The Impact of Job Insecurity on Well-being
It has been argued that since the last economical downturn coupled with a shift to more flexible working conditions over the last few decades that job insecurity has risen.
As most people rely on a stable income job insecurity poses a significant risk to peoples well-being.
job insecurity can be understood as “the perceived powerlessness to maintain the desired continuity in a threatened job situation”
A study recently published in the European Journal of Work and Organizational Psychology aimed to investigate the association between job insecurity and employee well-being. (Richter et al., 2014)
The study focused on how financial dependency as well as other factors would influence the relationship of job security and well-being.
The study considered 553 employees and asked questions about job insecurity, job dependance and well-being.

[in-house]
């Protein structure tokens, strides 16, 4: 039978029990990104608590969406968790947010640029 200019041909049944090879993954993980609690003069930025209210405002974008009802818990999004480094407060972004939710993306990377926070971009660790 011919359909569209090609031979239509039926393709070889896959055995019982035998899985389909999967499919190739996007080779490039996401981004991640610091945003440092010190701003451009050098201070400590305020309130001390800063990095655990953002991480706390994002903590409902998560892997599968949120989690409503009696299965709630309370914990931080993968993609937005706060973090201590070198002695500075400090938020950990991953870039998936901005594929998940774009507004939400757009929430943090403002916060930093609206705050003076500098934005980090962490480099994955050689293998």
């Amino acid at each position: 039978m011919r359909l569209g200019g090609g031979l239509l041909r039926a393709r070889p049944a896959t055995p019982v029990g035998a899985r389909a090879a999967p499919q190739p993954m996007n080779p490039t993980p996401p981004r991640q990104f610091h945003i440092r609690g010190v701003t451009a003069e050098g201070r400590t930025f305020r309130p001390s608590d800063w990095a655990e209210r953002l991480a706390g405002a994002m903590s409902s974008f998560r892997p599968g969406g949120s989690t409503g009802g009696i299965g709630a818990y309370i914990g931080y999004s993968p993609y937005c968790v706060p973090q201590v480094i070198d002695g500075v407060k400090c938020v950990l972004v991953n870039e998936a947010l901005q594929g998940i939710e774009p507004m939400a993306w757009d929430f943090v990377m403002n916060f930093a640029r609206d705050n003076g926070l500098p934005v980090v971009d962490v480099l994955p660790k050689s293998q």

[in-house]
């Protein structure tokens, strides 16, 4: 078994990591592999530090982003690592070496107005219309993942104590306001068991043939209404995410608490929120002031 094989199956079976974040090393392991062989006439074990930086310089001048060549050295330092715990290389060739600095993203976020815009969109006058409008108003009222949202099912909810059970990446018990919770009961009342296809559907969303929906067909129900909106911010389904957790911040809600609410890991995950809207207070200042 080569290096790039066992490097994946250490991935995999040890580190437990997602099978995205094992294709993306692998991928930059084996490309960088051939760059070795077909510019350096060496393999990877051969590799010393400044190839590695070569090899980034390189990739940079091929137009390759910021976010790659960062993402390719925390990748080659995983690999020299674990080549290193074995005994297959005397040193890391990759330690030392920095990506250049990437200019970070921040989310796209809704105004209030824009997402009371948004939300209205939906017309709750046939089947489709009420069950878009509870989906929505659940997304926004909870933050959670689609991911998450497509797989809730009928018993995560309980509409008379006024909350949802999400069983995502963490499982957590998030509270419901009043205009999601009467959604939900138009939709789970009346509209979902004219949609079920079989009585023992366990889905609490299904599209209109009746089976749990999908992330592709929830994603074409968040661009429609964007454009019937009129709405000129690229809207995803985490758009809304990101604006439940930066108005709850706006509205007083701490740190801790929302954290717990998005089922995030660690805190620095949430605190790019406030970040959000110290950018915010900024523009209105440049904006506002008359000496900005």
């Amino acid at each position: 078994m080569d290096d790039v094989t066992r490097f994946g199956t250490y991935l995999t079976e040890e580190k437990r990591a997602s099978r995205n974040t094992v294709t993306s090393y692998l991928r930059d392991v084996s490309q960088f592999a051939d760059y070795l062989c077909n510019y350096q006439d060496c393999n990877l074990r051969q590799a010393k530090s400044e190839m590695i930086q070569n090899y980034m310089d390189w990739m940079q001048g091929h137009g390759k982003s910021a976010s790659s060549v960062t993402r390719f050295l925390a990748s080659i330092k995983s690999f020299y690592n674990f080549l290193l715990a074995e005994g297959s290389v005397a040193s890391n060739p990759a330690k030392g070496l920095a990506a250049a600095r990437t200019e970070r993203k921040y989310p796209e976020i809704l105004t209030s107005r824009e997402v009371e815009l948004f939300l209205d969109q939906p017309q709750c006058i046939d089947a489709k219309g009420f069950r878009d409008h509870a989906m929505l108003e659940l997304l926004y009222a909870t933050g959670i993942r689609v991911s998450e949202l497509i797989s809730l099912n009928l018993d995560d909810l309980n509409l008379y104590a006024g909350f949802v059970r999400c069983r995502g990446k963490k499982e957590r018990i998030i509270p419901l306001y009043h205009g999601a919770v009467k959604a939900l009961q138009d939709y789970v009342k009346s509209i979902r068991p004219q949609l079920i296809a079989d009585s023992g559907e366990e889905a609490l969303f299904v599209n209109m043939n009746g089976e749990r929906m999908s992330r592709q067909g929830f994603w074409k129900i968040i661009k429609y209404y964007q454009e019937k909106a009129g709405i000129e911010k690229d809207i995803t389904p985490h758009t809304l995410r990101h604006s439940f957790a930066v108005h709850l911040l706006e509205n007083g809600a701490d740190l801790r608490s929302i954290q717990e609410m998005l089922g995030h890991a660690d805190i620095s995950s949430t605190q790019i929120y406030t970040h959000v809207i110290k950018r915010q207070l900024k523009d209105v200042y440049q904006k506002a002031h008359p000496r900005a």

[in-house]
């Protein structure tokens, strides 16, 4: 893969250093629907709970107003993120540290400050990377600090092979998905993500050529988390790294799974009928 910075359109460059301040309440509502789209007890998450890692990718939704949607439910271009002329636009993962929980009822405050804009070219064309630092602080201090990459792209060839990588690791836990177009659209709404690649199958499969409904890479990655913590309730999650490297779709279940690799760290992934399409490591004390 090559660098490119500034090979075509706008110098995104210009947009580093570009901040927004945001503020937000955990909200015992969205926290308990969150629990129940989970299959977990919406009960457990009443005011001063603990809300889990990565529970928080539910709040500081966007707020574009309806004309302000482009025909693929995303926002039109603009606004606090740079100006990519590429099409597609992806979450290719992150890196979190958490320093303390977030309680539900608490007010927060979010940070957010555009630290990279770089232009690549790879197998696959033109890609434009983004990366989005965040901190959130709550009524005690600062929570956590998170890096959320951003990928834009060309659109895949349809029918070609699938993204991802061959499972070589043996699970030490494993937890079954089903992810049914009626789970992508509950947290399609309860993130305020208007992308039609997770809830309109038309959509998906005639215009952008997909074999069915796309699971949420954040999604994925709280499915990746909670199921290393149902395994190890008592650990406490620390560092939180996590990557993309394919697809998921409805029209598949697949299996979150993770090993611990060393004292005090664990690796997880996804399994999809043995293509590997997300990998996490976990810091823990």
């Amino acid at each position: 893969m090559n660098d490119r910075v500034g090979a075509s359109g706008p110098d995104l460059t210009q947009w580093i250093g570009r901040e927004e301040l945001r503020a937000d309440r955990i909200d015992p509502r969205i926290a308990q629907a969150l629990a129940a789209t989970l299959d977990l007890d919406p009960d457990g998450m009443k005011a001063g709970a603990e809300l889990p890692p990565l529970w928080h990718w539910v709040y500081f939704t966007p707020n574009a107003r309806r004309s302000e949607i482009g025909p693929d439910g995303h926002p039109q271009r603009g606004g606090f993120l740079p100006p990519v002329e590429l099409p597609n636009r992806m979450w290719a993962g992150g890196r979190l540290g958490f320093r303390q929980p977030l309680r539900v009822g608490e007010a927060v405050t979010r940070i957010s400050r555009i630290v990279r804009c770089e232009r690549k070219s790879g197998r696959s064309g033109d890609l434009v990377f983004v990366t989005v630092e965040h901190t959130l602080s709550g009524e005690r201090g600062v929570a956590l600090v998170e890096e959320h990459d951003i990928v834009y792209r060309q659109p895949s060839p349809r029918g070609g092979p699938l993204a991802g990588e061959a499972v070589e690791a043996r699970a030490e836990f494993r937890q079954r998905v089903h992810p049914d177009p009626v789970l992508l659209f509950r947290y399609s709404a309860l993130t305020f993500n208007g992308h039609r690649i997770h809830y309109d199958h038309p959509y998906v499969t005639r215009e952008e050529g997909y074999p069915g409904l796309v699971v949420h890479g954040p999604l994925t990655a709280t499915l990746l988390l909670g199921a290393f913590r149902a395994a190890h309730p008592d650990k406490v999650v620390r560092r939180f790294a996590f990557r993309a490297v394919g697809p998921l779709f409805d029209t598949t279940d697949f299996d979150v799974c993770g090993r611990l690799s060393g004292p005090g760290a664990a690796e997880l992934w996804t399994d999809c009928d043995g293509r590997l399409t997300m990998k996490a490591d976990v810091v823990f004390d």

The team behind the research found that job dependance played an important role:
both quantitative and qualitative job insecurity were found to be negatively related to job satisfaction and mental well-being
That is to say that people subject to the threat of job loss or diminished working conditions are prone to reduced job satisfaction and mental well-being.
Some types of job insecurity has been linked to poor health outcomes and increased health complaints.
While the study was not able to confirm its other hypothesis linking financial job dependance and how important part of a person’s life work is to job insecurity, it warns taking results in a cultural context.
The Swedish social security system is characterized by a high degree of protection for those in vulnerable positions, and perhaps the knowledge that one will be able to obtain a sufficient amount of unemployment benefits to cover necessary expenses affects how job dependence interacts with threats of job loss.
In cultures that place less importance of the social welfare system the same study may find very different results.